You do need to be selective with your macaron source – as there are spots that try to make these delicacies but fail miserably. Overall, you will be relatively spoilt for choice here, though – with all the top French names at your fingertips, including Ladurée, Pierre Hermé, Le Goûter Bernardaud, and Paul Lafayet, all of whom have embraced more exotic flavors that appeal to especially the eastern-leaning palate. I have to say, the local boutique chain, Sift, more known for its cupcakes and helmed by a local HKer, also consistently churns out some mighty tasty macarons in some of our favorite flavors. With a Sift branch just a few blocks away from our flat, they are a near-weekly favorite for us (good thing there is also a gym conveniently located in our building)!
Ah, French macarons – they are my single favorite dessert, if I had to choose one. But thankfully I do not!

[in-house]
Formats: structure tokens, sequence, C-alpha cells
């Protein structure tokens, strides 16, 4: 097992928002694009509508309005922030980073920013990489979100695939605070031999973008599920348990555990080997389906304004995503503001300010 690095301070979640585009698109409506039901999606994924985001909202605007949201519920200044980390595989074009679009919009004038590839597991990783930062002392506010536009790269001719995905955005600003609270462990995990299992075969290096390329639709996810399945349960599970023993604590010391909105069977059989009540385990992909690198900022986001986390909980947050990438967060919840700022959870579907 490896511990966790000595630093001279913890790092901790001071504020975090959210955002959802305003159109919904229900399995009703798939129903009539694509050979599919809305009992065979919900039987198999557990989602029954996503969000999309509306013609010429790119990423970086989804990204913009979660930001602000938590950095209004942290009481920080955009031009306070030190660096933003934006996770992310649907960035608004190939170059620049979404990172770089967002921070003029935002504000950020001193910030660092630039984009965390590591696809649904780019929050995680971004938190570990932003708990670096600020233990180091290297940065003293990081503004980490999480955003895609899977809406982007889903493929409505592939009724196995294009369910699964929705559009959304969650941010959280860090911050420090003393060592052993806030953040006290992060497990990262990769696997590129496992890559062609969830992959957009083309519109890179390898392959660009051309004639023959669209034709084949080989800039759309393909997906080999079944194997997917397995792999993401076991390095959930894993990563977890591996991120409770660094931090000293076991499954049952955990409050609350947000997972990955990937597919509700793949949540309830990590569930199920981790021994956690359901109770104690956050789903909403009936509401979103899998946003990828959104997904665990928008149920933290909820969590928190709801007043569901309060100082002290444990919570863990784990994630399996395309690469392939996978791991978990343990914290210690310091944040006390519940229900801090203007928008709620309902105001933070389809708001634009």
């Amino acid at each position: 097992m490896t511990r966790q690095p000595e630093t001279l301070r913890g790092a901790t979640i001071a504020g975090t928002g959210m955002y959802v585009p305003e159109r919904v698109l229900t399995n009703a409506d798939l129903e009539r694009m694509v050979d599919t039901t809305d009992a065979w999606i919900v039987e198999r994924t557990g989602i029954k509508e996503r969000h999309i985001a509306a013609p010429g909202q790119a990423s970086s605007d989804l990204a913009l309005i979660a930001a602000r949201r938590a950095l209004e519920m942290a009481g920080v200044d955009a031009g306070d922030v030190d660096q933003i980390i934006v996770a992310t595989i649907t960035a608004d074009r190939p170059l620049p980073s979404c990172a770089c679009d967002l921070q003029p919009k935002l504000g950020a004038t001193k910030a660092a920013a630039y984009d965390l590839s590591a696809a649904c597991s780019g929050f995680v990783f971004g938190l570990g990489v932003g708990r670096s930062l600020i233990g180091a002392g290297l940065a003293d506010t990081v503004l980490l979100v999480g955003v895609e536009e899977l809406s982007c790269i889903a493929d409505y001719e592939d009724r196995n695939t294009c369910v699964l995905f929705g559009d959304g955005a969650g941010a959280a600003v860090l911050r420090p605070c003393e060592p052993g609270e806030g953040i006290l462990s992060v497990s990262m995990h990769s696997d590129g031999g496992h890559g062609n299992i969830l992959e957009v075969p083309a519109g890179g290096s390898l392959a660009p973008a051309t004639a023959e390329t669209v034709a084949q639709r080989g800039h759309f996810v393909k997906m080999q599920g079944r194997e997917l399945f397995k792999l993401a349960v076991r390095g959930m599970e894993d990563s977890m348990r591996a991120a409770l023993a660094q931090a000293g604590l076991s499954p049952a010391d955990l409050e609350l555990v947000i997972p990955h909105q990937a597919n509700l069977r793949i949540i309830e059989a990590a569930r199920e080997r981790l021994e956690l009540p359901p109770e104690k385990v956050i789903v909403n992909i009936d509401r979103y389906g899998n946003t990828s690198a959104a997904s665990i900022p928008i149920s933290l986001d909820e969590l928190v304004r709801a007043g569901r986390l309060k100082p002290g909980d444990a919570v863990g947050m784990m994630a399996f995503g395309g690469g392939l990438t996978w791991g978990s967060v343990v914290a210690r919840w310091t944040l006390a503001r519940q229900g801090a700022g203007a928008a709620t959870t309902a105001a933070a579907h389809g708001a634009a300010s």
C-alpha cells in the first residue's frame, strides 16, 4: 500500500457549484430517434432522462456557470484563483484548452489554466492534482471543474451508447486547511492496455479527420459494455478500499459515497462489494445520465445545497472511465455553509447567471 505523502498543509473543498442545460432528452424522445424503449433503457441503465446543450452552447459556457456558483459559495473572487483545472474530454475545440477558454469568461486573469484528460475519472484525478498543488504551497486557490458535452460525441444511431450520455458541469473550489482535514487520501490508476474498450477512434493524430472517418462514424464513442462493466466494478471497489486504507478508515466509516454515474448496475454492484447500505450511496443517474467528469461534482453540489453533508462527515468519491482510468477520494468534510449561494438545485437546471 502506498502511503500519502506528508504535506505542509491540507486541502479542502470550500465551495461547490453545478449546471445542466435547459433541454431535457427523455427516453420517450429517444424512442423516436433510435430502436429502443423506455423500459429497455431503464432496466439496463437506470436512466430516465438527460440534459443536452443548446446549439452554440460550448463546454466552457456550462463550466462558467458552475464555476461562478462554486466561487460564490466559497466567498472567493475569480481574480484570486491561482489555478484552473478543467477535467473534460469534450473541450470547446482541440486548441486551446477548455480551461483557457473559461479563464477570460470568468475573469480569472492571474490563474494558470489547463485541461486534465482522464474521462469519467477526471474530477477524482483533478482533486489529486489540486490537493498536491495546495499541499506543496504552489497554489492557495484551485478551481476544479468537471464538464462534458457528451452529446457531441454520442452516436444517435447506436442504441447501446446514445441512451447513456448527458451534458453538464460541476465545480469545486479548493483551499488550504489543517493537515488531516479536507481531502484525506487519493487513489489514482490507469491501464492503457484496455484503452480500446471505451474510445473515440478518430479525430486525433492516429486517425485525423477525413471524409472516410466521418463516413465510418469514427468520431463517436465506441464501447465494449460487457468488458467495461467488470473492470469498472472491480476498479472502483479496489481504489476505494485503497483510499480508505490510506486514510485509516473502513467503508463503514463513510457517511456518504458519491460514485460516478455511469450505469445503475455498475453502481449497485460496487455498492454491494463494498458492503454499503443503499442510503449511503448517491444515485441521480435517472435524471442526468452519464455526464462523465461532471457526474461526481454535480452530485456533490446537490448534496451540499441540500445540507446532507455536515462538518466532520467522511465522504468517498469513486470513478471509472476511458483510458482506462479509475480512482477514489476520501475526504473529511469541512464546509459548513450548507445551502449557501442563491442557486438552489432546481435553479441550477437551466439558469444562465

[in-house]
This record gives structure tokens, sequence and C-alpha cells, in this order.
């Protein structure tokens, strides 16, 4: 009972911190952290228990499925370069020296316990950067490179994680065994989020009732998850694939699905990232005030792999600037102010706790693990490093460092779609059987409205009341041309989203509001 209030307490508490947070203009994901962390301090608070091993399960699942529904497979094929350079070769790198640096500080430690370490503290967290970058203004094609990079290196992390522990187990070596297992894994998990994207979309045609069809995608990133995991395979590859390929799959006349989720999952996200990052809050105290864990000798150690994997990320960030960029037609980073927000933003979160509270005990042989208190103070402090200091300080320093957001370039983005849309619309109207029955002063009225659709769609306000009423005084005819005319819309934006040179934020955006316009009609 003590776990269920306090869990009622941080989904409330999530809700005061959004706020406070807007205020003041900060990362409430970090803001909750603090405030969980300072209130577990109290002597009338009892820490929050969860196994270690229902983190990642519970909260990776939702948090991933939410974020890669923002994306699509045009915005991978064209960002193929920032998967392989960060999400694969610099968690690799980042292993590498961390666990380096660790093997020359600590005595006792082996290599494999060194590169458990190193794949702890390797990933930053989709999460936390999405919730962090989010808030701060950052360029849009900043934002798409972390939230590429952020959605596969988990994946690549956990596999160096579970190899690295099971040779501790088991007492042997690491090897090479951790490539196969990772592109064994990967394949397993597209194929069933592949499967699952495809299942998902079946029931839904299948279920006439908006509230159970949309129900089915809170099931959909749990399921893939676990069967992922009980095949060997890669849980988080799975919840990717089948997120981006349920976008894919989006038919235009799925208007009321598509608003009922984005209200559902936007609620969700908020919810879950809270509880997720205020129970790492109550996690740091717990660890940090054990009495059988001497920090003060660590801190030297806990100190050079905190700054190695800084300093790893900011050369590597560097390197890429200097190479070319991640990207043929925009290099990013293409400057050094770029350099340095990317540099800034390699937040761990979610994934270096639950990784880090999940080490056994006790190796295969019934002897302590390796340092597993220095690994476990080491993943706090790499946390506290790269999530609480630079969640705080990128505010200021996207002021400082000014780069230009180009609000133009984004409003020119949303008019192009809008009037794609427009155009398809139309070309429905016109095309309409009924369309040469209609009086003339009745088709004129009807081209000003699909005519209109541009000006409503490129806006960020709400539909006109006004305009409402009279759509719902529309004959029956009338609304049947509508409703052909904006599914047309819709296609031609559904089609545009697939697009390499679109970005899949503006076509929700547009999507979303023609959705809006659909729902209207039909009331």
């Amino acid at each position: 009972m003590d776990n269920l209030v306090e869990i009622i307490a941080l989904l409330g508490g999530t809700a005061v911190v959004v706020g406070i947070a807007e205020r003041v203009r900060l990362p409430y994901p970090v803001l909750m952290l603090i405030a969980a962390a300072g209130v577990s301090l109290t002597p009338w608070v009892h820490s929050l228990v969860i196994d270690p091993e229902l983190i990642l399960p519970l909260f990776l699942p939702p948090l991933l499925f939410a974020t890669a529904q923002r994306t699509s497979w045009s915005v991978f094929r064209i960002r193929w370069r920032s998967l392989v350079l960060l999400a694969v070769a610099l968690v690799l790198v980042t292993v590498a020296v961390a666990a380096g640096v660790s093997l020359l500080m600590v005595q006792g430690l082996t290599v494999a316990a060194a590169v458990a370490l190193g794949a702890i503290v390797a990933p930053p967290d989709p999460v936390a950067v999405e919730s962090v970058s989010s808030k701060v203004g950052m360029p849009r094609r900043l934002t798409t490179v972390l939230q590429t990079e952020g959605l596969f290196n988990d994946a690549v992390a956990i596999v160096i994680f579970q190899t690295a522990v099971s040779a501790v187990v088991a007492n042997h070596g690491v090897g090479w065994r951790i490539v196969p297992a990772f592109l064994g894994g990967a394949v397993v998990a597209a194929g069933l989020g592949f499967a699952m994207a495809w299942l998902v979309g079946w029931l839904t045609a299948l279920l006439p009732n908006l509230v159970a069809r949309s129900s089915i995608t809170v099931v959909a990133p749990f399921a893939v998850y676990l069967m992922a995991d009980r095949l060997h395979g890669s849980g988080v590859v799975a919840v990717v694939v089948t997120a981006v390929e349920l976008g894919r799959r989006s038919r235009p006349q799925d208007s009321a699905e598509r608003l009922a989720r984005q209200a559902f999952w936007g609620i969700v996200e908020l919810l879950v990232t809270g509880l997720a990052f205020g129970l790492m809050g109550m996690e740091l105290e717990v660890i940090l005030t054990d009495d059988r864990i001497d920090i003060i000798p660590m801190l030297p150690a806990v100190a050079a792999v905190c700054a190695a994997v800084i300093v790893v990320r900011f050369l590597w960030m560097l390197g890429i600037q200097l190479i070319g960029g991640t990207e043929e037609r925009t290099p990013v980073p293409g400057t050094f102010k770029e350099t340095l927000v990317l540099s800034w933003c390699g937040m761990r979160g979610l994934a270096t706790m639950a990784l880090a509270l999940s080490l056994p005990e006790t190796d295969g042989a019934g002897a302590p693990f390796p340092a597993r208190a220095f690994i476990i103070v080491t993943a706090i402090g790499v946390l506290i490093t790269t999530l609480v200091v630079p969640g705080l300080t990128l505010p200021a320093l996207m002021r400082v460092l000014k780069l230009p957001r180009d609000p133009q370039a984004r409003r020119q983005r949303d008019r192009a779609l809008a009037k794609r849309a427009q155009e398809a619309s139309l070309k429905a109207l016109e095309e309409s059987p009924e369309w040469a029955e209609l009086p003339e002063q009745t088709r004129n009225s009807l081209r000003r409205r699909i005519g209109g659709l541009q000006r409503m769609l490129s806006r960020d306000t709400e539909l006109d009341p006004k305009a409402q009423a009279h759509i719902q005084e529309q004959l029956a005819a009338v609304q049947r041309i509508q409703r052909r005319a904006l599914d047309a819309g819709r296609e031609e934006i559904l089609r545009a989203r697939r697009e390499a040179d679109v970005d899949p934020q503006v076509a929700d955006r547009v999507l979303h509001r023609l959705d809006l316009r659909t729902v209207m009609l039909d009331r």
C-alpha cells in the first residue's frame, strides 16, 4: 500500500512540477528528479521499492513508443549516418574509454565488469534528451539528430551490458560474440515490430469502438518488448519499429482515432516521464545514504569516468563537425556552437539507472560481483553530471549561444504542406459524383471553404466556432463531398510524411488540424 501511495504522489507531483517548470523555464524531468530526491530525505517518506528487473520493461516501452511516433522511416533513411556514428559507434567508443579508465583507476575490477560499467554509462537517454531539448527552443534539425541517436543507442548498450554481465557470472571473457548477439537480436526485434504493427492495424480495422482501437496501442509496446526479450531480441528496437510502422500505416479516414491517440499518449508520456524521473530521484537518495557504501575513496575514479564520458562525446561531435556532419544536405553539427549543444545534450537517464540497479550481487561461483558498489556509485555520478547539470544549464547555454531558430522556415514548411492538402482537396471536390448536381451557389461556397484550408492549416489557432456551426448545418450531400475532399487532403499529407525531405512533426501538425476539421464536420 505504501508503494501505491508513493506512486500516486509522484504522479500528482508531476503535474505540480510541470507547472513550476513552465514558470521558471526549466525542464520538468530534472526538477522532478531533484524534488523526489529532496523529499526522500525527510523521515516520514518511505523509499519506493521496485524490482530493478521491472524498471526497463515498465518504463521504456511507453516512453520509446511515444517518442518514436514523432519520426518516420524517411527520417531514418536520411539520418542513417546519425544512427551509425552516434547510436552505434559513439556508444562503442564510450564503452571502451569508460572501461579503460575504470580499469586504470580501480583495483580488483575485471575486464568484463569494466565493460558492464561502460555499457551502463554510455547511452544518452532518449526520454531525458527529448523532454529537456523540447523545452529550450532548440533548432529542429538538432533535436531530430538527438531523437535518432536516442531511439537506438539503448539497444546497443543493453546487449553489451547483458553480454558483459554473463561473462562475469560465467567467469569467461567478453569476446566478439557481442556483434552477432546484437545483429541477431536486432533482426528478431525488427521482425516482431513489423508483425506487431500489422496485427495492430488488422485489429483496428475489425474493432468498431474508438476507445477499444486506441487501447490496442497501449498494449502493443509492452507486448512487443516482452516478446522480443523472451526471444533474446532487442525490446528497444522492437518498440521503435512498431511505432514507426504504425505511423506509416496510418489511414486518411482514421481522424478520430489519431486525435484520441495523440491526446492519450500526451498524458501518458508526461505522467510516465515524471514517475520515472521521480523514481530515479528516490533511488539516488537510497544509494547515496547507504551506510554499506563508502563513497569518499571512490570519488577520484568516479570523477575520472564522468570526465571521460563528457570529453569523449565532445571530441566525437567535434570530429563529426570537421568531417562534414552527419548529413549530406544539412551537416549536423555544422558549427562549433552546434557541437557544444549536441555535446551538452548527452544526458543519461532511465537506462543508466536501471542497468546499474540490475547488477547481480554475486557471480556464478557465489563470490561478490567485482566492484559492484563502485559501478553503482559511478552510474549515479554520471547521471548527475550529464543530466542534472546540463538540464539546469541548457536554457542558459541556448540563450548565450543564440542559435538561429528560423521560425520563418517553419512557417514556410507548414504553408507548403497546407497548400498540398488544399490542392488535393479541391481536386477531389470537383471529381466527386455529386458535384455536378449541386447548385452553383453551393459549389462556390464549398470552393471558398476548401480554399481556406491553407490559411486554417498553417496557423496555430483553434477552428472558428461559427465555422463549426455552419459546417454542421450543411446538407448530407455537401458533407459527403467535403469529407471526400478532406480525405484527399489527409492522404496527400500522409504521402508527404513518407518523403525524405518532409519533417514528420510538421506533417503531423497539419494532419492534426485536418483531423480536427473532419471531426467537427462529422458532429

The French hits continue in the form of choux à la crème (or cream puffs), airy pastry filled with cream or custard. I must say, Mark’s dear mum makes the best version of these I have ever tasted (and no, I am not just kissing up!). We’ve even tried convincing his family to open up a cream puff bakery or dedicated dessert truck – they’re truly that delicious. In between visits back to Colorado, Mark and I make do with 126 Grammes or the oddly-named Beard Papa. We prefer the former, for both their delicacy and great texture contrast between pastry and cream, and also their sophisticated flavors such as raspberry-rose, wild yuzu, strawberry-ginger, Mandarin, and green tea. Each puff is topped with a playful candy disc. Plus, their storefront is quite cute, with the pâtisserie operations within view – and conveniently located just outside my new favorite hangout, PMQ.